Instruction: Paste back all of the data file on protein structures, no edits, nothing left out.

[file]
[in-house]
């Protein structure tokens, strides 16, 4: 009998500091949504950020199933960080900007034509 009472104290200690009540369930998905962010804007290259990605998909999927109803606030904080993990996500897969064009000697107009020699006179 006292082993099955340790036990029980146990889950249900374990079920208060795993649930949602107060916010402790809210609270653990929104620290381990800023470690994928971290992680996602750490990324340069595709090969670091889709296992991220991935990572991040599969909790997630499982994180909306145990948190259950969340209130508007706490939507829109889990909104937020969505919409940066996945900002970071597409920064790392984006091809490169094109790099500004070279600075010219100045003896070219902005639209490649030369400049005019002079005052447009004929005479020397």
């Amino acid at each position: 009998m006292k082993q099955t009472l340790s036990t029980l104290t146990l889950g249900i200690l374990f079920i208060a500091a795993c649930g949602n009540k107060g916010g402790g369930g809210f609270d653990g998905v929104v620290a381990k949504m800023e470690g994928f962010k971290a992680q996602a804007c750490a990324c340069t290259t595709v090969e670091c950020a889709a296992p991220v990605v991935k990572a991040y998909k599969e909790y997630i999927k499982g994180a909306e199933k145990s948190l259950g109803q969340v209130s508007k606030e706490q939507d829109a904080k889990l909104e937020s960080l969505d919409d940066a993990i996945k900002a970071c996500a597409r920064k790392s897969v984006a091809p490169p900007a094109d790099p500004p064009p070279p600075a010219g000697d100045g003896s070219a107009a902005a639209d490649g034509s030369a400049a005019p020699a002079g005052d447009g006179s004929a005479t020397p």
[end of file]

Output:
[in-house]
């Protein structure tokens, strides 16, 4: 009998500091949504950020199933960080900007034509 009472104290200690009540369930998905962010804007290259990605998909999927109803606030904080993990996500897969064009000697107009020699006179 006292082993099955340790036990029980146990889950249900374990079920208060795993649930949602107060916010402790809210609270653990929104620290381990800023470690994928971290992680996602750490990324340069595709090969670091889709296992991220991935990572991040599969909790997630499982994180909306145990948190259950969340209130508007706490939507829109889990909104937020969505919409940066996945900002970071597409920064790392984006091809490169094109790099500004070279600075010219100045003896070219902005639209490649030369400049005019002079005052447009004929005479020397």
């Amino acid at each position: 009998m006292k082993q099955t009472l340790s036990t029980l104290t146990l889950g249900i200690l374990f079920i208060a500091a795993c649930g949602n009540k107060g916010g402790g369930g809210f609270d653990g998905v929104v620290a381990k949504m800023e470690g994928f962010k971290a992680q996602a804007c750490a990324c340069t290259t595709v090969e670091c950020a889709a296992p991220v990605v991935k990572a991040y998909k599969e909790y997630i999927k499982g994180a909306e199933k145990s948190l259950g109803q969340v209130s508007k606030e706490q939507d829109a904080k889990l909104e937020s960080l969505d919409d940066a993990i996945k900002a970071c996500a597409r920064k790392s897969v984006a091809p490169p900007a094109d790099p500004p064009p070279p600075a010219g000697d100045g003896s070219a107009a902005a639209d490649g034509s030369a400049a005019p020699a002079g005052d447009g006179s004929a005479t020397p």